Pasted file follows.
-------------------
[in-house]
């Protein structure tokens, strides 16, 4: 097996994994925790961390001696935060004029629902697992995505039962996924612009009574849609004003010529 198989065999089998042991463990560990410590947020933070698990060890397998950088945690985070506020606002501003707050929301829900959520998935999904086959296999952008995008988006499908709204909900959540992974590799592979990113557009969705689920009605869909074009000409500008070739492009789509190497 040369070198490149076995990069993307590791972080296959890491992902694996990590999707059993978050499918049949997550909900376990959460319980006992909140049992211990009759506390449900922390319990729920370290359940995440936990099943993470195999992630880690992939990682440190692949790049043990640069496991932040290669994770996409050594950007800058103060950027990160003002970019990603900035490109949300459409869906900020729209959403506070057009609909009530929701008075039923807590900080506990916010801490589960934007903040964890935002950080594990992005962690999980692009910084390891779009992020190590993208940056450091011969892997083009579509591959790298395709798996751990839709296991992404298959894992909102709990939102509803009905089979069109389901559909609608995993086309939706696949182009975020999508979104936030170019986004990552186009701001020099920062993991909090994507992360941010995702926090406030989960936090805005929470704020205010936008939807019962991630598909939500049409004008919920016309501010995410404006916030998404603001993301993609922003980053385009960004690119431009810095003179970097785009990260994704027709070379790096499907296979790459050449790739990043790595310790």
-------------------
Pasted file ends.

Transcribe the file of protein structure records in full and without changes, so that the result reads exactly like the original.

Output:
[in-house]
């Protein structure tokens, strides 16, 4: 097996994994925790961390001696935060004029629902697992995505039962996924612009009574849609004003010529 198989065999089998042991463990560990410590947020933070698990060890397998950088945690985070506020606002501003707050929301829900959520998935999904086959296999952008995008988006499908709204909900959540992974590799592979990113557009969705689920009605869909074009000409500008070739492009789509190497 040369070198490149076995990069993307590791972080296959890491992902694996990590999707059993978050499918049949997550909900376990959460319980006992909140049992211990009759506390449900922390319990729920370290359940995440936990099943993470195999992630880690992939990682440190692949790049043990640069496991932040290669994770996409050594950007800058103060950027990160003002970019990603900035490109949300459409869906900020729209959403506070057009609909009530929701008075039923807590900080506990916010801490589960934007903040964890935002950080594990992005962690999980692009910084390891779009992020190590993208940056450091011969892997083009579509591959790298395709798996751990839709296991992404298959894992909102709990939102509803009905089979069109389901559909609608995993086309939706696949182009975020999508979104936030170019986004990552186009701001020099920062993991909090994507992360941010995702926090406030989960936090805005929470704020205010936008939807019962991630598909939500049409004008919920016309501010995410404006916030998404603001993301993609922003980053385009960004690119431009810095003179970097785009990260994704027709070379790096499907296979790459050449790739990043790595310790």